The importance of semantic markup and css

Two important rules to get a good design: semantic markup and css!

1. Semantic markup means you apply html in a way that makes sense. In the early days everything was marked up with tables, but was all data presented really tabular? No! Navigation items make more sense being unordered lists (<ul>) of list items (<li>), there are important headlines (<h1>) vs less important ones (<h2> .. <h6>), and a banner wrapped in a h1 tag has extra meaning by adding an id of “logo”.

All this makes that elements are more specific and css styling easier. Application data gets more informative so that microformats (much like XML) allow for sharing vcards and calendars across applications. At last be a little more verbose when coding html, for example adding title, alt and rel attributes, may help impaired users to get a better web experience (text instead of images, screenreaders, etc.). The list goes on. Andy Clark has some good video trainings dedicated to this, and Transcendent CSS is one of the best books regarding this aspect, web design in general and CSS. I just read that Andy released a new title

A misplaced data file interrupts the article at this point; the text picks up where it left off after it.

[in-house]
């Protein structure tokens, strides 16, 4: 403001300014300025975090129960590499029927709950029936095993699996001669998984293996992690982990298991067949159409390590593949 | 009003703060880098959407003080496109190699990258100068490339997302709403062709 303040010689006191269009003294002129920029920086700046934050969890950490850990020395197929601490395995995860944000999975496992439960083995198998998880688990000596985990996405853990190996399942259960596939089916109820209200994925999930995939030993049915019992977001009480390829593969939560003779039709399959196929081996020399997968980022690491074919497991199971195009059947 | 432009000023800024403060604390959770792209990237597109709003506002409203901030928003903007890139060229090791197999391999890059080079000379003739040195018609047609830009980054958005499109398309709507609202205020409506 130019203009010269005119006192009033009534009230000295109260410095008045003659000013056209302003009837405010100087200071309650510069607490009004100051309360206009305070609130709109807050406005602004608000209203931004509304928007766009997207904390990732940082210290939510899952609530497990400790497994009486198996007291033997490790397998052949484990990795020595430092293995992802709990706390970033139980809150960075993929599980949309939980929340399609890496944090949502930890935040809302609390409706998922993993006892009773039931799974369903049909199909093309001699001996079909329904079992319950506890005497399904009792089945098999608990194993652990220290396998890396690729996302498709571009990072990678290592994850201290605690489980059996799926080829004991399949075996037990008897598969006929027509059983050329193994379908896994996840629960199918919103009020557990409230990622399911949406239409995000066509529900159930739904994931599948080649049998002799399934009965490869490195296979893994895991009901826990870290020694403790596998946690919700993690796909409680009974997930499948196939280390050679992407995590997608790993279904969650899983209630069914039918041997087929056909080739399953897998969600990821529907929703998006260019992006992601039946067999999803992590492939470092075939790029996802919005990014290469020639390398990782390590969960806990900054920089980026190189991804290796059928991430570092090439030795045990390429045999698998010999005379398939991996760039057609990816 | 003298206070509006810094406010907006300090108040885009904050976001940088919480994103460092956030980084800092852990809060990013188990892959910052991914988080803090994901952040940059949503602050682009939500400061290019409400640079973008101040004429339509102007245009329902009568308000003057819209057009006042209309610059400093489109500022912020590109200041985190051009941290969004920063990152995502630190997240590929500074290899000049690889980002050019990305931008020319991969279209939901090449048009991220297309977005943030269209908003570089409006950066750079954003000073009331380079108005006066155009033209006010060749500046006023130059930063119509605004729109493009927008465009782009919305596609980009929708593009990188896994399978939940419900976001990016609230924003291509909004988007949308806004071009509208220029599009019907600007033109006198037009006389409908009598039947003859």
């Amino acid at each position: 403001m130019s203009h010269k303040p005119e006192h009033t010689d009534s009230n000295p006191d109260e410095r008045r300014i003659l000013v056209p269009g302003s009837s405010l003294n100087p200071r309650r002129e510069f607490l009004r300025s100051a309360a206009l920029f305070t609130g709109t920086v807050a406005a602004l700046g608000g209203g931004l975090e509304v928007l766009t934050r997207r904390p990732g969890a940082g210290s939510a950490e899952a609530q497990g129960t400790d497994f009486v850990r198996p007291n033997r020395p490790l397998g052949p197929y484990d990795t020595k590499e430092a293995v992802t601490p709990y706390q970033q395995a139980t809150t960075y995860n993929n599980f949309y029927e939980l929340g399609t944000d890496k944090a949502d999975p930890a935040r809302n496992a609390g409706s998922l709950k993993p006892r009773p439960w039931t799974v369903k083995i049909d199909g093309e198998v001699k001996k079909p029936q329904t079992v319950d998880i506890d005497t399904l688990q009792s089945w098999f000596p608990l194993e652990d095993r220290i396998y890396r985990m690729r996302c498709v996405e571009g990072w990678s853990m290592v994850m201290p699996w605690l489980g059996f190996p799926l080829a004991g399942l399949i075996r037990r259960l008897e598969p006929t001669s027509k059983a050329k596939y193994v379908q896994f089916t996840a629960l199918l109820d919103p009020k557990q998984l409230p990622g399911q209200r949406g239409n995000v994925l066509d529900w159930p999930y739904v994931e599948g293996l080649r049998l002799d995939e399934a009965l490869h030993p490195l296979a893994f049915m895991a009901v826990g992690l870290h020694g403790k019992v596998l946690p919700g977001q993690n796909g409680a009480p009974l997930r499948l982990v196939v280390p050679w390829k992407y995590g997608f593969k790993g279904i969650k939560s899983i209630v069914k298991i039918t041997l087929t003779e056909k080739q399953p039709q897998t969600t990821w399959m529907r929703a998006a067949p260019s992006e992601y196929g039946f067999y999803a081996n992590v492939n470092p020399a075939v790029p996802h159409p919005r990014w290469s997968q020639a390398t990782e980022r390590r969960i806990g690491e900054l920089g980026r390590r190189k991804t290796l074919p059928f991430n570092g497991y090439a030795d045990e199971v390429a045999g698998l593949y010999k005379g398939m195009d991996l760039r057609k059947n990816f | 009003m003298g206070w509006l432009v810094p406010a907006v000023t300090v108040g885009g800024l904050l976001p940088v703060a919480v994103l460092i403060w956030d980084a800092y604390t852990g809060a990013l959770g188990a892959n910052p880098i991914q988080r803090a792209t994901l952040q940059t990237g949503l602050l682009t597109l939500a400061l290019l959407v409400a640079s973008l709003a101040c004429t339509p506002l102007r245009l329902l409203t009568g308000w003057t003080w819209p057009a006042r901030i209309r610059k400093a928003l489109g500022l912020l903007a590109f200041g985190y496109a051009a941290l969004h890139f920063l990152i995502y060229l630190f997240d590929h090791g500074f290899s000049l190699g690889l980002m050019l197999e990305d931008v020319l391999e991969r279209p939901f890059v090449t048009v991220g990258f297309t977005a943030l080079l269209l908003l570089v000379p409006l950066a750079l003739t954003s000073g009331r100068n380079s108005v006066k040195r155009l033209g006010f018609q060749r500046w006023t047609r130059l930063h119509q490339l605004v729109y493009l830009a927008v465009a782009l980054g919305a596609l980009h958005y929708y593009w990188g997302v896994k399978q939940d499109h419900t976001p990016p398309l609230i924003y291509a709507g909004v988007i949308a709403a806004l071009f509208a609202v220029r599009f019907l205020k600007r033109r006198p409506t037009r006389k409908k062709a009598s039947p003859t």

2. CSS separates content from style. A device without CSS support can see the core content, and we then apply CSS to make a page more attractive and visually ordered. CSS is also a great designer’s tool: instead of fixed mockups in Photoshop it is way more flexible: you want to swap two columns? Edit a stylesheet rule, in PS you would have to draw new rectangulars and save the file again for web.

CSS has strong support for liquid (%) and float designs, I can’t imagine how Photoshop could ever give you that much flexibility to play with your mockup. CSS3 supports nice new features as text shadow, rounded corners, rgba colors and a lot more. The most important aspect is this: keep style and structure separated to warrant flexible design.

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